Article: Currency control is not black and white

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Currency control is not black and white

SCMP Editorial, 18 April 2021

There are myriad ways for a government to affect the direction and value of its national currency. Some are labelled currency manipulation; others not. It depends on one’s definitions. Those of the United States Treasury mean the country cannot engage in such manipulation, an alleged sin only other economies can commit. Therefore it sits in judgment of others and threatens sanctions against those who allegedly game the global “rules-based” trade system.

However, spending trillions of US dollars on bond buying – also known as quantitative easing – for more than a decade and on economic relief packages to support growth and encourage inflation have achieved the same or similar results as manipulation. They have already caused significant depreciation of the US dollar against most major currencies and the slide is expected to continue. It is doubly ironic that in the middle of a trade and ideological war between the world’s two superpowers, Washington has, in its wisdom, declined to label mainland China as a currency manipulator but added friendly Taiwan to the watch list. The political nature of the exercise was exposed when the US Treasury, under former president Donald Trump, designated China as a manipulator in mid-2019, despite not meeting its full criteria, and then abruptly lifted the label five months later as a concession in a trade deal.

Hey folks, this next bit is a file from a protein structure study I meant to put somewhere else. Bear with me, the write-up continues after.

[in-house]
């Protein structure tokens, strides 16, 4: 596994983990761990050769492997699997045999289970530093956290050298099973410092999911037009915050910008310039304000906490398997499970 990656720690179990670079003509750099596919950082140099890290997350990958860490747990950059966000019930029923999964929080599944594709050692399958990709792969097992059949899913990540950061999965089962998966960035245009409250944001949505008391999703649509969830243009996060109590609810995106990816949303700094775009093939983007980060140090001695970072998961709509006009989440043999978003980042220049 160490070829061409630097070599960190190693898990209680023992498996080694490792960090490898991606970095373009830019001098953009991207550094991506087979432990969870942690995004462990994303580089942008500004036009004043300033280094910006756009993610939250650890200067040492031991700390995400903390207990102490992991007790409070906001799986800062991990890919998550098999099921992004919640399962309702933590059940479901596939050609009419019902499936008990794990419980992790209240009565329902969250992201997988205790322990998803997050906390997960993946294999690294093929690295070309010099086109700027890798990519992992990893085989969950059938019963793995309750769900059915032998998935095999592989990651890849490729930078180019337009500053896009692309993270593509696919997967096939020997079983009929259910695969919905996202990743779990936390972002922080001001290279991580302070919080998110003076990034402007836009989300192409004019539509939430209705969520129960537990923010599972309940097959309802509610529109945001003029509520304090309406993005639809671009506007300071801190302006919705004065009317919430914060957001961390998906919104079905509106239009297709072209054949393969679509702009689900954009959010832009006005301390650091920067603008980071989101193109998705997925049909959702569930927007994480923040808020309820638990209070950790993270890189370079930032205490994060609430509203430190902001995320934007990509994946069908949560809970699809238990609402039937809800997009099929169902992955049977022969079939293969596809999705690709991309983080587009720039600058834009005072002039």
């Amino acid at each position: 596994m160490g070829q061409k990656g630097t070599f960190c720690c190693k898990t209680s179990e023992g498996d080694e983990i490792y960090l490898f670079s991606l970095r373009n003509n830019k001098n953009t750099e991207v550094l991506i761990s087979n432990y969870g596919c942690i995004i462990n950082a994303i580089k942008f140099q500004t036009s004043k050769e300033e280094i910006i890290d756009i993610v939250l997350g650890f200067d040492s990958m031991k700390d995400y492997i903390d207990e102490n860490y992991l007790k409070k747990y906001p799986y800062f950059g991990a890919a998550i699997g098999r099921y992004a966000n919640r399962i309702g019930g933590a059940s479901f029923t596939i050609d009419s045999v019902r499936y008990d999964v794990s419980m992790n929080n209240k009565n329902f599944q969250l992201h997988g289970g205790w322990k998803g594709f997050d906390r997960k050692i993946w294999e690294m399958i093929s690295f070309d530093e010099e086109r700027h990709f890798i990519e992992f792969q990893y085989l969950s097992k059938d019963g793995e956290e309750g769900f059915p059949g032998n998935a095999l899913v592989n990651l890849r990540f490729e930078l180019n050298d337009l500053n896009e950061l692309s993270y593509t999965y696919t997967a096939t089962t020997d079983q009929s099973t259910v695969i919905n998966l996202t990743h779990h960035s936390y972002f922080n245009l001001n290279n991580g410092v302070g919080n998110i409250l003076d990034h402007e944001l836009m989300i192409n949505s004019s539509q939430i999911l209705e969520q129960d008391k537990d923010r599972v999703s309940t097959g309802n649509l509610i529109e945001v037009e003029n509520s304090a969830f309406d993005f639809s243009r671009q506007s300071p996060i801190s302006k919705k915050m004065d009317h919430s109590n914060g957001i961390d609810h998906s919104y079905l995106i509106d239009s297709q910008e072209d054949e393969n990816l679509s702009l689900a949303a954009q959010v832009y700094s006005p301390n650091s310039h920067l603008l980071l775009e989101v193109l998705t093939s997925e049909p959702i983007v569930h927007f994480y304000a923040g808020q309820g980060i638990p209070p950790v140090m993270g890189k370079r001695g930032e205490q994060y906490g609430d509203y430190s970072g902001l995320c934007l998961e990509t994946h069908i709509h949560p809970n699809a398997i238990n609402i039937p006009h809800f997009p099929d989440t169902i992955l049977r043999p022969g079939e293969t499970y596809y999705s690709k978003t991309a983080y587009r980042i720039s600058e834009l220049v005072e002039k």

Under Joe Biden, the politics will come to the fore with Taiwan, the self-ruled island that Washington has been drawing closer diplomatically and militarily as part of its “pivot to Asia” and containment against the mainland. The island and its central bank is likely to ignore the monitoring and continue operations deemed undesirable by Washington. Not only have the credibility and objectivity of the manipulator designation been undermined, it is proving counterproductive to the US itself. The countries of most major Asian currencies are on the US Treasury’s watch list.

It has been argued that periodic currency interventions in smaller and open economies are necessary and akin to quantitative easing of major economies. That is especially so in an era of intense trade tensions and volatility in the global economy. Free trade, not trade war, is the best way to encourage everyone to gain from fair trade.

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